Police to build six new stations

The aim is to make police stations less forbidding

The police service in Northern Ireland has announced that it is planning to build six new police stations.

They will be located in Ballymoney, Cookstown, Craigavon, Downpatrick and Omagh, as well as Musgrave Street in Belfast city centre.

The stations form part of the police service's estate strategy for the next five years.

Police said the extensive station improvement and maintenance programme would cost about £200m.

No final decisions

The aim is to deliver on the requirement of the Patten report that police buildings should be less forbidding, more user-friendly for the general public and more congenial for officers and support staff to work in.

Deputy Chief Constable Paul Leighton said that the strategy would involve a review of the number and viability of police stations.

This would lead inevitably to recommendations on station closures, he said.

However, he stressed that no final decisions had been taken on the 61 stations on the strategy's review list.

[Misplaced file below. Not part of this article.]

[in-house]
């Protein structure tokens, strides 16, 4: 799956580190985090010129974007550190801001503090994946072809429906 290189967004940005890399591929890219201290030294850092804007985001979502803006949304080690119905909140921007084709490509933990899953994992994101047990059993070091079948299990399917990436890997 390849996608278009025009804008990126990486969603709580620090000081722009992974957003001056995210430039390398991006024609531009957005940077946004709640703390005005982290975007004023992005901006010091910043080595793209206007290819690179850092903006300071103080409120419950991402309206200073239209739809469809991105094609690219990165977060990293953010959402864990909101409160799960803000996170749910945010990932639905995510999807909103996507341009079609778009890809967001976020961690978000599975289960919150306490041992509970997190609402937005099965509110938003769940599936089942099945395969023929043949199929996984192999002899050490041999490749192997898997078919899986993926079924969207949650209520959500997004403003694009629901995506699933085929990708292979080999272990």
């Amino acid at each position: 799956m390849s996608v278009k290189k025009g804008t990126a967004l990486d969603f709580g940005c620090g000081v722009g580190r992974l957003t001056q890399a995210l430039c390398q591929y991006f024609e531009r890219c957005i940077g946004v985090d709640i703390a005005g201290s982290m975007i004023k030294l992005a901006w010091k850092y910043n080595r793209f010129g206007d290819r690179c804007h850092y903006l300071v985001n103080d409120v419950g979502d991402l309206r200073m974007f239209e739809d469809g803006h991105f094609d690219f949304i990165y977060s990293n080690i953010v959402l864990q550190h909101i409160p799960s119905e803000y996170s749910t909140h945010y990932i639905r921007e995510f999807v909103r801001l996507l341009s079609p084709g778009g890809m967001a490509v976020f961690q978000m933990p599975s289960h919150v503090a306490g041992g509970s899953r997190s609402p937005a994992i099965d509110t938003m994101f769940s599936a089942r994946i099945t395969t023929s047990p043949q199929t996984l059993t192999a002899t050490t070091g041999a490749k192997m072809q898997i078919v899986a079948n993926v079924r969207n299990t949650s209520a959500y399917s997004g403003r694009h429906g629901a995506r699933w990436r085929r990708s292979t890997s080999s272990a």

He gave the assurance that where closure recommendations were made, local commanders would embark on a process of consultation with their communities on proposals and on the best way to deliver services locally.

Fit for purpose

There are 135 police stations and 56 other police establishments, including headquarters locations and training units.

Thirteen stations are more than 100 years old and 54 are more than 50 years old.

Meanwhile, police in west Belfast have announced that Andersonstown police station will be demolished in mid-February.

The station will close permanently on Sunday.

Police said Andersonstown police station, established in 1887, was no longer fit for purpose.

Grosvenor Road, Woodbourne and New Barnsley police stations will continue to provide a full policing service to the people of west Belfast, police said.

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